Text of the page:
All the days of the afflicted are evil: but he that is of a merry heart hath a continual feast. — Proverbs 15:15
On December 25, 1852, the 18 year old Charles Spurgeon preached a Christmas sermon at Waterbeach Baptist Church that he titled, “The Merry Hearted Man.” We know this because he kept his notes in the fourth of what would become nine total notebooks from this era, and until recent years, these notebooks remained unpublished and tucked away in an archive in London.
Thanks to B&H Academic and a joint partnership between Midwestern Baptist Theological Seminary and Spurgeon’s College, London, these sermons are now appearing in a series of volumes entitled The Lost Sermons of C. H. Spurgeon. The first three volumes presented the contents, with notes and commentary, of Spurgeon’s first three notebooks. In the years ahead, volumes 4-9 are scheduled for publication.
Therefore, the notes of Spurgeon’s Christmas sermon of 1852 have not been read or seen by many since it was first preached. As a Christmas gift to our readers, The Spurgeon Library at Midwestern Seminary would like to give a summary of that sermon in advance of its formal publication as a part of Volume 4 in 2021.
In his early months at Waterbeach, Spurgeon encountered a significant spiritual roadblock within the congregation: antinomianism. As he described, these were “people who held that, because they believed themselves to be elect, they might live as they liked” (Autobiography, 1:232). As a result, many of his sermons in Notebook 4 address topics related to the gospel of Jesus Christ and holiness in contrast to hypocrisy–including his Christmas sermon of 1852.
What did the young Spurgeon have to say to those seeking merriment at Christmastime?
Using Proverbs 15:15–a text he would never again use for a sermon throughout the remainder of his ministry–Spurgeon encourages biblical merriment during the Christmas season. He spends the first two sections of his outline, and the bulk of the sermon, warning against the emptiness and short life span of worldly mirth. He then concludes by expounding on the characteristics of those on earth who are able to be merry in truth, those centered on Christ.
Spurgeon’s list of “People that Can Be Merry,” include:
- The man whose life is insured in Jesus’s life
- The man who is out of debt to man or God
- The man who knows he has more than he deserves and lives content
- The man who has hope in the fulfilment of God’s promises
- The man who sees his life in election, redemption, adoption, and glory
The Christian’s merriment is, as Spurgeon notes, due to the Christian’s position before and relationship with God. In a later sermon, Spurgeon comments on Romans 8:30 “Whom he justified, them he also glorified,” saying, “They follow close together yous see. A little stream divides them, but the apostle says nothing about it, and you and I need not say much. It is a narrow stream called Death: there is no glory without passing through that, or through the great change when the Lord comes; but there is nothing said about it, and so we will not say anything. It is not worth thinking of, it is swallowed up in victory” (MTP 11:247).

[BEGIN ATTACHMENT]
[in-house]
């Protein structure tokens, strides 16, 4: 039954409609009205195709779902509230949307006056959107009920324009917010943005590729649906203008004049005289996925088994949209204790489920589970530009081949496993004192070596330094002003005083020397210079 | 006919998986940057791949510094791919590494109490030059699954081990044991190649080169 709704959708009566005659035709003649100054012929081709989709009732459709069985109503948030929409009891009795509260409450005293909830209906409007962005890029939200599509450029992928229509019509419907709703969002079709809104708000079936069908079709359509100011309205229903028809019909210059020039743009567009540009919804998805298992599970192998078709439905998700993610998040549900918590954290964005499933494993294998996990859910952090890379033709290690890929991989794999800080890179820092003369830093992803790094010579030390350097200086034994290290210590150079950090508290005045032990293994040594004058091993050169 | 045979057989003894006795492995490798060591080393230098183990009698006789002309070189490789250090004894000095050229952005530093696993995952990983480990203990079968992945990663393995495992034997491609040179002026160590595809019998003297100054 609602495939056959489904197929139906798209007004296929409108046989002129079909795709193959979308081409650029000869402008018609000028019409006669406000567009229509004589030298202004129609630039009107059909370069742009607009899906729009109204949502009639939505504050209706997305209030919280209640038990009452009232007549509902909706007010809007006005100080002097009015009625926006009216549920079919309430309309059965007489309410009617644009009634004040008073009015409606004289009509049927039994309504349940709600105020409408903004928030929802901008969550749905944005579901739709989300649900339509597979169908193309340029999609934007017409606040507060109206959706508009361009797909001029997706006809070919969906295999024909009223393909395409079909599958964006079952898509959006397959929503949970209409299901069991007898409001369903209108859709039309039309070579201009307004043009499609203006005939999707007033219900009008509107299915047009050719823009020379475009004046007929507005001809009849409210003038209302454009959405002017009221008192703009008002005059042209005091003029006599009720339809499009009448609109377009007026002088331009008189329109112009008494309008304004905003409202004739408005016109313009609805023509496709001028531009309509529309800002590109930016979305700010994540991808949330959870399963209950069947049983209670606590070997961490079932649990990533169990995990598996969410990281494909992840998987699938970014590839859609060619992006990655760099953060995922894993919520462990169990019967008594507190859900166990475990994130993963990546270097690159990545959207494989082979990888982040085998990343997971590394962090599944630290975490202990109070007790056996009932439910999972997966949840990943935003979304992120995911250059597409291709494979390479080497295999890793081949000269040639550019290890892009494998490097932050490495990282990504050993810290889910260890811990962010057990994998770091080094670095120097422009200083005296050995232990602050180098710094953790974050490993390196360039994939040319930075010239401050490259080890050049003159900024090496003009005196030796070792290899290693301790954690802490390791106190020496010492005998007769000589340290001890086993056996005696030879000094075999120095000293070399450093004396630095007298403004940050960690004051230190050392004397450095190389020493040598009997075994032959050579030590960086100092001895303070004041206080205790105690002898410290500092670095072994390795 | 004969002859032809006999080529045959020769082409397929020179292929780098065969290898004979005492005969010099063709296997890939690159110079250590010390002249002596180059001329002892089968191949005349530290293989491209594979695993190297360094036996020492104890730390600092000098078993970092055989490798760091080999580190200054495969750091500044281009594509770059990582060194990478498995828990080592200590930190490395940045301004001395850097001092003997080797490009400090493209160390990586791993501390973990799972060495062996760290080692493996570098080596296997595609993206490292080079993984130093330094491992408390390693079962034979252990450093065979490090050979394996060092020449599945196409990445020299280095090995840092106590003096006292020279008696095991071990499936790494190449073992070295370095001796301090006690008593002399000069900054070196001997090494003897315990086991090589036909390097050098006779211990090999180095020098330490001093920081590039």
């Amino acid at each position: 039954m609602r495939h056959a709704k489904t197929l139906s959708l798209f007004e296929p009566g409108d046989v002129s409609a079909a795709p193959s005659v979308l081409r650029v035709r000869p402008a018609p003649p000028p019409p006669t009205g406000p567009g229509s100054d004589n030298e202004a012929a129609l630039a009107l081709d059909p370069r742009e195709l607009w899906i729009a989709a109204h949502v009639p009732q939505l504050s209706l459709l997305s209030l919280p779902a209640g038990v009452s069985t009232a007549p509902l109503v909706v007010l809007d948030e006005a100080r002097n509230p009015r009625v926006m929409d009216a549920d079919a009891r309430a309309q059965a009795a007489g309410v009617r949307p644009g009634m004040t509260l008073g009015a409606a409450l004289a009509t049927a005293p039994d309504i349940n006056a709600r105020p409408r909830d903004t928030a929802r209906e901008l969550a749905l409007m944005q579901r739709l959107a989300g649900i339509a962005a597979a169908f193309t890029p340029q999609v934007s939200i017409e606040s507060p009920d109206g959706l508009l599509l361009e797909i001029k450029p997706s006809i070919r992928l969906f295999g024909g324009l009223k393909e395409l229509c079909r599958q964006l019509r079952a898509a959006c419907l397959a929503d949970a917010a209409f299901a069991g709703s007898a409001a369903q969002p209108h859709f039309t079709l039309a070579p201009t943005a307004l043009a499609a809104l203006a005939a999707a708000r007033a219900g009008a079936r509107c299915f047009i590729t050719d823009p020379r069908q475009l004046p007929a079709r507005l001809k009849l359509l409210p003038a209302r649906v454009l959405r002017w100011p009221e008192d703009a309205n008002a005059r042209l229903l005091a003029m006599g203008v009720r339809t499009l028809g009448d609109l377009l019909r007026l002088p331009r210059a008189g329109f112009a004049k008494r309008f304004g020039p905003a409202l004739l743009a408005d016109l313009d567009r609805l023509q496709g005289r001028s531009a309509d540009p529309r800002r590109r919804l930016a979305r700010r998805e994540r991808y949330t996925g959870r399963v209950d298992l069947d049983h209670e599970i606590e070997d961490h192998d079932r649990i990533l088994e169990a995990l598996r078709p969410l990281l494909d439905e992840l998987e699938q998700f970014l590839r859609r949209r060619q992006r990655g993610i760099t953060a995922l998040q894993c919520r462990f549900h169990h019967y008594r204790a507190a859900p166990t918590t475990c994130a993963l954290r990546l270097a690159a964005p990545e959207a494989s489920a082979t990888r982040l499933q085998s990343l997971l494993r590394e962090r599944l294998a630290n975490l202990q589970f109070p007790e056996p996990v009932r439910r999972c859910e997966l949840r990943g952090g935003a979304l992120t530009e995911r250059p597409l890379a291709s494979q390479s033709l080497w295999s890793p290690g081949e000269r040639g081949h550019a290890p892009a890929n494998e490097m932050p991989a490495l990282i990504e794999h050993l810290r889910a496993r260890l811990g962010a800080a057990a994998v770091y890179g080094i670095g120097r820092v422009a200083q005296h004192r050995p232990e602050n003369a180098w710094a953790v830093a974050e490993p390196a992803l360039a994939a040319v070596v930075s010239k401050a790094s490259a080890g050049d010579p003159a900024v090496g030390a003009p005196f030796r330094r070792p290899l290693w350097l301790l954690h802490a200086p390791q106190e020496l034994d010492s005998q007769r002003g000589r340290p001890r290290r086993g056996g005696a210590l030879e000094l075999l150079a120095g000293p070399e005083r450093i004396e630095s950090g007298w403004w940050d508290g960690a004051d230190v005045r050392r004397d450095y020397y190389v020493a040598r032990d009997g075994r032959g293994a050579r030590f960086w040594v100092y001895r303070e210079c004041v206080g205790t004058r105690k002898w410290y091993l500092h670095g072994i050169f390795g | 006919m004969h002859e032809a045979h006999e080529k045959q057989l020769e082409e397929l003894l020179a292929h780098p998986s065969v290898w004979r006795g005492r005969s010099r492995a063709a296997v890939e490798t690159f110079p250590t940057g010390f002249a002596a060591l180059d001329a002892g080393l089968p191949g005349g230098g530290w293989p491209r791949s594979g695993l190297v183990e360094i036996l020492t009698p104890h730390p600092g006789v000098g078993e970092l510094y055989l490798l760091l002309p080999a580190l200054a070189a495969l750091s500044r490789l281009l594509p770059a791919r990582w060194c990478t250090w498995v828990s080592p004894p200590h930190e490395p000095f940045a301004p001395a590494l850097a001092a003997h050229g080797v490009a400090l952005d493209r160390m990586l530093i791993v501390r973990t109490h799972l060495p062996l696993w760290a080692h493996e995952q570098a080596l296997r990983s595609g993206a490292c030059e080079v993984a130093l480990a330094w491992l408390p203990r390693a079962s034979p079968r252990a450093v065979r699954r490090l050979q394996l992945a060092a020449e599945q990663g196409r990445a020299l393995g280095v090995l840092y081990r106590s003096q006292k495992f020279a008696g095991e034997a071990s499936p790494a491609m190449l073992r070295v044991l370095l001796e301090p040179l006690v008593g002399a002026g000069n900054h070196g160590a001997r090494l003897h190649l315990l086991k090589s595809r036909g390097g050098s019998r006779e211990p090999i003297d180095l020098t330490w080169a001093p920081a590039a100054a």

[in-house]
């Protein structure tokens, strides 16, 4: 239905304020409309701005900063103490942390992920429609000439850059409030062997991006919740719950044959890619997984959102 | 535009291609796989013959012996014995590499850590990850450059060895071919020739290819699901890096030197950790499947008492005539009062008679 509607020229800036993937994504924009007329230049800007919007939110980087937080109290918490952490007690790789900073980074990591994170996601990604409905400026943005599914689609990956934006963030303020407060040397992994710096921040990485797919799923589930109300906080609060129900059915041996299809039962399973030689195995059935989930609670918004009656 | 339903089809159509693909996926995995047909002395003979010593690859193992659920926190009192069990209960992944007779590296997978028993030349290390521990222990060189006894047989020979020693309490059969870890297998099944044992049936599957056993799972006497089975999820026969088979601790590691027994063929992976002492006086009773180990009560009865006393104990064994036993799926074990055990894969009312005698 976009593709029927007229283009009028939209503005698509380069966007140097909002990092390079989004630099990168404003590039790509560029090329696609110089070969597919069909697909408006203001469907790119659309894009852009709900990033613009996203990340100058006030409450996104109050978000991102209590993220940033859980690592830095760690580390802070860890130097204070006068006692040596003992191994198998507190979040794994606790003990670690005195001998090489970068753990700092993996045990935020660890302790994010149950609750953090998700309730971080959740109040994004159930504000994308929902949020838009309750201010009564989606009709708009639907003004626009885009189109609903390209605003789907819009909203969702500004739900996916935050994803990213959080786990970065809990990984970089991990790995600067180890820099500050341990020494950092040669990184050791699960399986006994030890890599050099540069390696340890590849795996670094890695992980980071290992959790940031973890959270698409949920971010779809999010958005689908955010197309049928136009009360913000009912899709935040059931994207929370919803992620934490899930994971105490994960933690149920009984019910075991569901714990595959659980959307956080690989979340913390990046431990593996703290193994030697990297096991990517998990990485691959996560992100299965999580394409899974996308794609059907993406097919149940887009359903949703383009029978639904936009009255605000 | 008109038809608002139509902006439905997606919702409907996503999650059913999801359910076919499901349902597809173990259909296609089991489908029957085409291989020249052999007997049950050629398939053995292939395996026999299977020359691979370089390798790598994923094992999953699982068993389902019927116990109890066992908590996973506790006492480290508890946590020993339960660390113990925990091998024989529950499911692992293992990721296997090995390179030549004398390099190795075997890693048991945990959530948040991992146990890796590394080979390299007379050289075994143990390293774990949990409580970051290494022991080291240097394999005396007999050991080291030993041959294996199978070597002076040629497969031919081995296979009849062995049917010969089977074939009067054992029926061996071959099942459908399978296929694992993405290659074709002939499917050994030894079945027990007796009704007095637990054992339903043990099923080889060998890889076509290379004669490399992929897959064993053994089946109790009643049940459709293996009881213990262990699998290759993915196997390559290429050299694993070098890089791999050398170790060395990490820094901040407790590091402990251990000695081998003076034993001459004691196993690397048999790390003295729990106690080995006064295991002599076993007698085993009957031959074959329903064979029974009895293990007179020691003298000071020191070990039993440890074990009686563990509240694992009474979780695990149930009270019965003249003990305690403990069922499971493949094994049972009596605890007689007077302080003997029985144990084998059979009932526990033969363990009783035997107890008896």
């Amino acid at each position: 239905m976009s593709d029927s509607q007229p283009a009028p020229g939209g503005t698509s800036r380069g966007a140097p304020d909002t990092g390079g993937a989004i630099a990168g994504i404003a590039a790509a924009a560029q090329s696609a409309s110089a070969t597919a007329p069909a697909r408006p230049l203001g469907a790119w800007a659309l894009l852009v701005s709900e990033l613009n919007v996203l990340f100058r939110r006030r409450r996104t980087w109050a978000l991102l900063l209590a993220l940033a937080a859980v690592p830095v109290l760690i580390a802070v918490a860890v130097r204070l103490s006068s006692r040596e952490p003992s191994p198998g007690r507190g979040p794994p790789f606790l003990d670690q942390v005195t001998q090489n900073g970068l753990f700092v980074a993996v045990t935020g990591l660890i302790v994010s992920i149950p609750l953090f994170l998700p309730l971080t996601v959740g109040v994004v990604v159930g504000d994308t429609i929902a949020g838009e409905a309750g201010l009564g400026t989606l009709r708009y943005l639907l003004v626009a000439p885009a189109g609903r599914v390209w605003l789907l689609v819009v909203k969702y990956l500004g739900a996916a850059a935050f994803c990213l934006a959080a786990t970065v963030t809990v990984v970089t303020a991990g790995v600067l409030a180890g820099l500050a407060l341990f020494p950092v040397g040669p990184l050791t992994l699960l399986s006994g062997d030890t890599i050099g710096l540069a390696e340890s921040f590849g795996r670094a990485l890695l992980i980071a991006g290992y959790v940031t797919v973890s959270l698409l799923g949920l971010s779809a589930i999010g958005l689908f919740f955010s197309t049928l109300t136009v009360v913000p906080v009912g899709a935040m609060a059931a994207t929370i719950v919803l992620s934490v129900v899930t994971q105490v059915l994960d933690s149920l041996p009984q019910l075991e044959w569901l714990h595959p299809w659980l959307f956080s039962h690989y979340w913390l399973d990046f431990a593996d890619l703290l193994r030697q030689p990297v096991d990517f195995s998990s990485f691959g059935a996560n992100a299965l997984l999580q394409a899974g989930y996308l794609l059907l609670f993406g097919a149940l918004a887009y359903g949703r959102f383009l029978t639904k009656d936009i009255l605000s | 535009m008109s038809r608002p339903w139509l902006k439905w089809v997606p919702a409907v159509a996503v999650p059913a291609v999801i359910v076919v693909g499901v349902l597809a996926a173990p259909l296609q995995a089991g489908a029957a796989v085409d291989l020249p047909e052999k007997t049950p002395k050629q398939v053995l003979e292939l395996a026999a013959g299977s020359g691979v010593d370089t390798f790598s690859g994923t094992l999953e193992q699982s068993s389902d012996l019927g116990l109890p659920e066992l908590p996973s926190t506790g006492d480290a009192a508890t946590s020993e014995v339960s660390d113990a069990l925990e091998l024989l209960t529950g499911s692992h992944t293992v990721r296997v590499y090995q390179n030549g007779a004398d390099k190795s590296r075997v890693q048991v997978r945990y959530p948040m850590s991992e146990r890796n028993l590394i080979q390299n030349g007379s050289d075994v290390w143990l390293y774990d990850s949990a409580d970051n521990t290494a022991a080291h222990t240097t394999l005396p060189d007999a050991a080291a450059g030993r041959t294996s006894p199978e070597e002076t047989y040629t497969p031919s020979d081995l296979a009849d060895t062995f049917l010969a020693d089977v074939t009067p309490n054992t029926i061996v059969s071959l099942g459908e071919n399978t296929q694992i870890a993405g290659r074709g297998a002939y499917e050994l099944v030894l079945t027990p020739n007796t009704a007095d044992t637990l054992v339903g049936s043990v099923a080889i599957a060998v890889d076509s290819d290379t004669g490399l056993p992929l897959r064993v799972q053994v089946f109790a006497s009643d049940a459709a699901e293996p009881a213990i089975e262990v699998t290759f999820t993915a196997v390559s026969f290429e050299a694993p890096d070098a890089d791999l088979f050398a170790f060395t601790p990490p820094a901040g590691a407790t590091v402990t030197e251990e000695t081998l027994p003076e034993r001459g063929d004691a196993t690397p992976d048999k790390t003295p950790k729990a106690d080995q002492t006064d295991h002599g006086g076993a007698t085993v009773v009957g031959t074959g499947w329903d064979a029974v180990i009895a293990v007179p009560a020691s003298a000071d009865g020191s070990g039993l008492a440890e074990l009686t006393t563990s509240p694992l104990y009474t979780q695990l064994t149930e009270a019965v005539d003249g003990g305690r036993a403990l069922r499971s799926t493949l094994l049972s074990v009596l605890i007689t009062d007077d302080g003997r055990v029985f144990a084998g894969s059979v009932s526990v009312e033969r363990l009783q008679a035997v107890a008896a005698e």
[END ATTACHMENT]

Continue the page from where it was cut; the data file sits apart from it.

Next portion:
Spurgeon’s Christmas sermon concludes with this prescription of the heart of a merry hearted man:
“Your heart must be bruised, then broken, then healed, then washed in blood, then in water, and then bound to Jesus Christ.”
During Spurgeon’s years at Waterbeach, the Baptist church grew and the infatuation with antinomianism dissipated; many from the town came to hear him preach and were converted. As he later related, “[I]t pleased God to turn the whole place upside down. In a short time, the little thatched chapel was crammed, the biggest vagabonds of the village were weeping floods of tears, and those who had been the curse of the parish became its blessing.” (Autobiography 1:228).
These conversions and life transformations caused Spurgeon’s heart to leap with joy and contributed to his own merriment. For as Spurgeon reminds, the merry hearted Christian at Christmastime rejoices in the remembrance of the coming of Christ whilst looking forward, with contentment, to his return. Should his own death come before the second Advent, the Christian can still live for and in Christ, with merriment, for glory and victory awaits.
Jason G. Duesing serves as Provost and Associate Professor of Historical Theology at Midwestern Seminary and Spurgeon College. He is currently the General Editor of The Lost Sermons of C. H. Spurgeon and is th author of Mere Hope: Life in an Age of Cynicism (B&H, 2018).
This article is adapted from the forthcoming volume 4 of The Lost Sermons of C. H. Spurgeon (B&H Academic, 2021), 214-224.